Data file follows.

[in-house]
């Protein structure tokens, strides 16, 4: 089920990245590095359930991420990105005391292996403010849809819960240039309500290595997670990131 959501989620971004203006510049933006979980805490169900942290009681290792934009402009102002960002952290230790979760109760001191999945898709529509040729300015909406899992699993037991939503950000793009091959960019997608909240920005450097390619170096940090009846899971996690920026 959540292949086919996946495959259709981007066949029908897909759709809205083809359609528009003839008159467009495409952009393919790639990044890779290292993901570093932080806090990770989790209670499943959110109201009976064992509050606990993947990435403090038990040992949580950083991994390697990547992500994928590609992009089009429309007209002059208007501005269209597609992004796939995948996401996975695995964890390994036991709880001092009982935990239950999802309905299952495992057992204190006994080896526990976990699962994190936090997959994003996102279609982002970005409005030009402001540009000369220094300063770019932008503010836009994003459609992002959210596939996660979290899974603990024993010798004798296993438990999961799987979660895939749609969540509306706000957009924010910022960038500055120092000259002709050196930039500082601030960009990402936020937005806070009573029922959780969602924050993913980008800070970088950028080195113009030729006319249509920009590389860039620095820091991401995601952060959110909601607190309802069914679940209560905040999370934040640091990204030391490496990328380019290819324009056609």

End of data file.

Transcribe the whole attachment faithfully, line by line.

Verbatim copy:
[in-house]
């Protein structure tokens, strides 16, 4: 089920990245590095359930991420990105005391292996403010849809819960240039309500290595997670990131 959501989620971004203006510049933006979980805490169900942290009681290792934009402009102002960002952290230790979760109760001191999945898709529509040729300015909406899992699993037991939503950000793009091959960019997608909240920005450097390619170096940090009846899971996690920026 959540292949086919996946495959259709981007066949029908897909759709809205083809359609528009003839008159467009495409952009393919790639990044890779290292993901570093932080806090990770989790209670499943959110109201009976064992509050606990993947990435403090038990040992949580950083991994390697990547992500994928590609992009089009429309007209002059208007501005269209597609992004796939995948996401996975695995964890390994036991709880001092009982935990239950999802309905299952495992057992204190006994080896526990976990699962994190936090997959994003996102279609982002970005409005030009402001540009000369220094300063770019932008503010836009994003459609992002959210596939996660979290899974603990024993010798004798296993438990999961799987979660895939749609969540509306706000957009924010910022960038500055120092000259002709050196930039500082601030960009990402936020937005806070009573029922959780969602924050993913980008800070970088950028080195113009030729006319249509920009590389860039620095820091991401995601952060959110909601607190309802069914679940209560905040999370934040640091990204030391490496990328380019290819324009056609």